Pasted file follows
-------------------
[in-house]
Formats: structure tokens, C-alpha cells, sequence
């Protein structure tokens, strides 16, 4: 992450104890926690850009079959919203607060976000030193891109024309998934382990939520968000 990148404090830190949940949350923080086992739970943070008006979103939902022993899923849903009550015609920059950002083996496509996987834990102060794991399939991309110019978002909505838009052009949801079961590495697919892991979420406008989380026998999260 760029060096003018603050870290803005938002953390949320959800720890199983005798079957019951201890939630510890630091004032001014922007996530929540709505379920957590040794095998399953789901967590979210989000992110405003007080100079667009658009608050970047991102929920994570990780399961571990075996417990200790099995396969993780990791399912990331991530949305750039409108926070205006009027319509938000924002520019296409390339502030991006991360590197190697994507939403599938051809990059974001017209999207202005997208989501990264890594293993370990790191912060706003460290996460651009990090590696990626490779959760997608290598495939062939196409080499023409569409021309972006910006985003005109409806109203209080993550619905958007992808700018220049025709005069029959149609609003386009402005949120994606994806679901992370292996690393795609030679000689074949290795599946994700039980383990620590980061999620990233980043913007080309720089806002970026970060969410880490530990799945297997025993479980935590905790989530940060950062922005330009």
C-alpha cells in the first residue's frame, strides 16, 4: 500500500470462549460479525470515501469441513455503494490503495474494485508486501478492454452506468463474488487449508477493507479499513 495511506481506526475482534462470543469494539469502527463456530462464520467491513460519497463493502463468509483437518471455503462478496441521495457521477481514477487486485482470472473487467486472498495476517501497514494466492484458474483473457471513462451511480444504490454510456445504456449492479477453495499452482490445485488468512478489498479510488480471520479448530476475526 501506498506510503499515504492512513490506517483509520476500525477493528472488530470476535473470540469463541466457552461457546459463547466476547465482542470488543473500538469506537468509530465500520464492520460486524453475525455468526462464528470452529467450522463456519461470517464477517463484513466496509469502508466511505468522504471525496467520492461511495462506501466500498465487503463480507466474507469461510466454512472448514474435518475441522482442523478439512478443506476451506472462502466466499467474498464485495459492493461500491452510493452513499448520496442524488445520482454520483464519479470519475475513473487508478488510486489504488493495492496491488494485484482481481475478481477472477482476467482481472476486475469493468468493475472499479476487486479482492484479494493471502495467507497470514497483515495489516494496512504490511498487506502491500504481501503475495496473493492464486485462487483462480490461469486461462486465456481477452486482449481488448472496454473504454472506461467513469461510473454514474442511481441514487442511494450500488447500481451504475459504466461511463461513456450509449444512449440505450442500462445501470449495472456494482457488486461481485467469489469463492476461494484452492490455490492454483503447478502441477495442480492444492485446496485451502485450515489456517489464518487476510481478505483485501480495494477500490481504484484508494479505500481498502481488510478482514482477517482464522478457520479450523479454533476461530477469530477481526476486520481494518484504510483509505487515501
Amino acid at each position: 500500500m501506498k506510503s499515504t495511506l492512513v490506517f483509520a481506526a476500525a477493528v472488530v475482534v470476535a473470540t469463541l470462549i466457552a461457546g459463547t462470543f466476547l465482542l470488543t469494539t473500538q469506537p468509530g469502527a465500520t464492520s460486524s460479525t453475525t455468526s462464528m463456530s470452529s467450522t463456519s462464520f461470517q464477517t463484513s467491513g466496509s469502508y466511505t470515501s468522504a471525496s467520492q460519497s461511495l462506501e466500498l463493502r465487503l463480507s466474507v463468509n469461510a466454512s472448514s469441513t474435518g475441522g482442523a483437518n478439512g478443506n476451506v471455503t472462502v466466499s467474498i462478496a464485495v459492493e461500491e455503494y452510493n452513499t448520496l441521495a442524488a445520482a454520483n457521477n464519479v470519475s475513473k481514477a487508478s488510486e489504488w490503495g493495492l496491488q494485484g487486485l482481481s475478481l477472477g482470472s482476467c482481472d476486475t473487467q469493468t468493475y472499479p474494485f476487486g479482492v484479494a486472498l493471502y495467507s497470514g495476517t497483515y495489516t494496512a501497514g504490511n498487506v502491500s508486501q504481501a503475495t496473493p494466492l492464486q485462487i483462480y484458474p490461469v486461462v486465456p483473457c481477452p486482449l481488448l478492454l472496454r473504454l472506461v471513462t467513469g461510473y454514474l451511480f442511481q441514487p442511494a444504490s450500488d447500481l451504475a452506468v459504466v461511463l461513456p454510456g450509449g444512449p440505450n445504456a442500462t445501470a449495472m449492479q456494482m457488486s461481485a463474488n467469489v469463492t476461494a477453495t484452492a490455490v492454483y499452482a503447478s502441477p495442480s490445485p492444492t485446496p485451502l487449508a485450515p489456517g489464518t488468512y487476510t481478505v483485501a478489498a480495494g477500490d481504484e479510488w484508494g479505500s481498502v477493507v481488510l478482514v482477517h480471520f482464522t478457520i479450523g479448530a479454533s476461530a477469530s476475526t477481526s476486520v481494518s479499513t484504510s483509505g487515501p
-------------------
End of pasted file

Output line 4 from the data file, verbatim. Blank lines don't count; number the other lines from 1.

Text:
C-alpha cells in the first residue's frame, strides 16, 4: 500500500470462549460479525470515501469441513455503494490503495474494485508486501478492454452506468463474488487449508477493507479499513 495511506481506526475482534462470543469494539469502527463456530462464520467491513460519497463493502463468509483437518471455503462478496441521495457521477481514477487486485482470472473487467486472498495476517501497514494466492484458474483473457471513462451511480444504490454510456445504456449492479477453495499452482490445485488468512478489498479510488480471520479448530476475526 501506498506510503499515504492512513490506517483509520476500525477493528472488530470476535473470540469463541466457552461457546459463547466476547465482542470488543473500538469506537468509530465500520464492520460486524453475525455468526462464528470452529467450522463456519461470517464477517463484513466496509469502508466511505468522504471525496467520492461511495462506501466500498465487503463480507466474507469461510466454512472448514474435518475441522482442523478439512478443506476451506472462502466466499467474498464485495459492493461500491452510493452513499448520496442524488445520482454520483464519479470519475475513473487508478488510486489504488493495492496491488494485484482481481475478481477472477482476467482481472476486475469493468468493475472499479476487486479482492484479494493471502495467507497470514497483515495489516494496512504490511498487506502491500504481501503475495496473493492464486485462487483462480490461469486461462486465456481477452486482449481488448472496454473504454472506461467513469461510473454514474442511481441514487442511494450500488447500481451504475459504466461511463461513456450509449444512449440505450442500462445501470449495472456494482457488486461481485467469489469463492476461494484452492490455490492454483503447478502441477495442480492444492485446496485451502485450515489456517489464518487476510481478505483485501480495494477500490481504484484508494479505500481498502481488510478482514482477517482464522478457520479450523479454533476461530477469530477481526476486520481494518484504510483509505487515501